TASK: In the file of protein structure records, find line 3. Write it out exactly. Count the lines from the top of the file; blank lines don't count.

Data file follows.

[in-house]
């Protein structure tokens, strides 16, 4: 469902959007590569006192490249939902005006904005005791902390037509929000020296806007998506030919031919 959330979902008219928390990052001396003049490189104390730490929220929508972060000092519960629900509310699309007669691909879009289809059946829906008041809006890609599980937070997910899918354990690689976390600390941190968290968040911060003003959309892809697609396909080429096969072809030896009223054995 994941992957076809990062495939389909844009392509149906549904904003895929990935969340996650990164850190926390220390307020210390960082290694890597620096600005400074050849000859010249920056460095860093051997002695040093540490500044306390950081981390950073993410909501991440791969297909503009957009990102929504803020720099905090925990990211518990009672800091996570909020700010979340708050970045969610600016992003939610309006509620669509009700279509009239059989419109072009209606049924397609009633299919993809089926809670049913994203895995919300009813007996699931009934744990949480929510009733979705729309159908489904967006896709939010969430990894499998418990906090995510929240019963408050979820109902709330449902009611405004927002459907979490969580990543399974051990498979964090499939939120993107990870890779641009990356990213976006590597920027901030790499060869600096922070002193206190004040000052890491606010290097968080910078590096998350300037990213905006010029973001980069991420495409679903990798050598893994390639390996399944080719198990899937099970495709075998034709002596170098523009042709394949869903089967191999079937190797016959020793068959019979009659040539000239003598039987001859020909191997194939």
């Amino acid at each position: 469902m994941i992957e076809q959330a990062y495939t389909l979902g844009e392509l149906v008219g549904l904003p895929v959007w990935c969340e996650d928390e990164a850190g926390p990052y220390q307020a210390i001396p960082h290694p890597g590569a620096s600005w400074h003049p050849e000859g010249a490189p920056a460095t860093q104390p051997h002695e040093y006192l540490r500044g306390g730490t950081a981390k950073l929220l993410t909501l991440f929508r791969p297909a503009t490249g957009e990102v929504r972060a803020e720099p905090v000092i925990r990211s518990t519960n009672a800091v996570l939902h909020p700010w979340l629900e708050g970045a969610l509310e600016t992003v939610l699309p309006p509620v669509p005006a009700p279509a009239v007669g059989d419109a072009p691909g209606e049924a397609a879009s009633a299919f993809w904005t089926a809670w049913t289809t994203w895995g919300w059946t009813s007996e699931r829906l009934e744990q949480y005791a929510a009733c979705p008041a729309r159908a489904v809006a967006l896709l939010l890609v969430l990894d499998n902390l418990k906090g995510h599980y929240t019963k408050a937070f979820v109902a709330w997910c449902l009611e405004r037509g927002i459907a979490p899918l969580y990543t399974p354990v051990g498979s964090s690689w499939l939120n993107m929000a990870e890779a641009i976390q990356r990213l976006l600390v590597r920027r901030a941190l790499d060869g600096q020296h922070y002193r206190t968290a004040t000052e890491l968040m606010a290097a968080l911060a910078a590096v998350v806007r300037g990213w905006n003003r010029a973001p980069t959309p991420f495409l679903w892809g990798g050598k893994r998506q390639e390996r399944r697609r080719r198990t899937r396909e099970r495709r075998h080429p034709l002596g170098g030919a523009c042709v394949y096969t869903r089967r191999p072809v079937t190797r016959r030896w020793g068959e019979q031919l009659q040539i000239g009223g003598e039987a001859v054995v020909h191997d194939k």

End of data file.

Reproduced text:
């Amino acid at each position: 469902m994941i992957e076809q959330a990062y495939t389909l979902g844009e392509l149906v008219g549904l904003p895929v959007w990935c969340e996650d928390e990164a850190g926390p990052y220390q307020a210390i001396p960082h290694p890597g590569a620096s600005w400074h003049p050849e000859g010249a490189p920056a460095t860093q104390p051997h002695e040093y006192l540490r500044g306390g730490t950081a981390k950073l929220l993410t909501l991440f929508r791969p297909a503009t490249g957009e990102v929504r972060a803020e720099p905090v000092i925990r990211s518990t519960n009672a800091v996570l939902h909020p700010w979340l629900e708050g970045a969610l509310e600016t992003v939610l699309p309006p509620v669509p005006a009700p279509a009239v007669g059989d419109a072009p691909g209606e049924a397609a879009s009633a299919f993809w904005t089926a809670w049913t289809t994203w895995g919300w059946t009813s007996e699931r829906l009934e744990q949480y005791a929510a009733c979705p008041a729309r159908a489904v809006a967006l896709l939010l890609v969430l990894d499998n902390l418990k906090g995510h599980y929240t019963k408050a937070f979820v109902a709330w997910c449902l009611e405004r037509g927002i459907a979490p899918l969580y990543t399974p354990v051990g498979s964090s690689w499939l939120n993107m929000a990870e890779a641009i976390q990356r990213l976006l600390v590597r920027r901030a941190l790499d060869g600096q020296h922070y002193r206190t968290a004040t000052e890491l968040m606010a290097a968080l911060a910078a590096v998350v806007r300037g990213w905006n003003r010029a973001p980069t959309p991420f495409l679903w892809g990798g050598k893994r998506q390639e390996r399944r697609r080719r198990t899937r396909e099970r495709r075998h080429p034709l002596g170098g030919a523009c042709v394949y096969t869903r089967r191999p072809v079937t190797r016959r030896w020793g068959e019979q031919l009659q040539i000239g009223g003598e039987a001859v054995v020909h191997d194939k």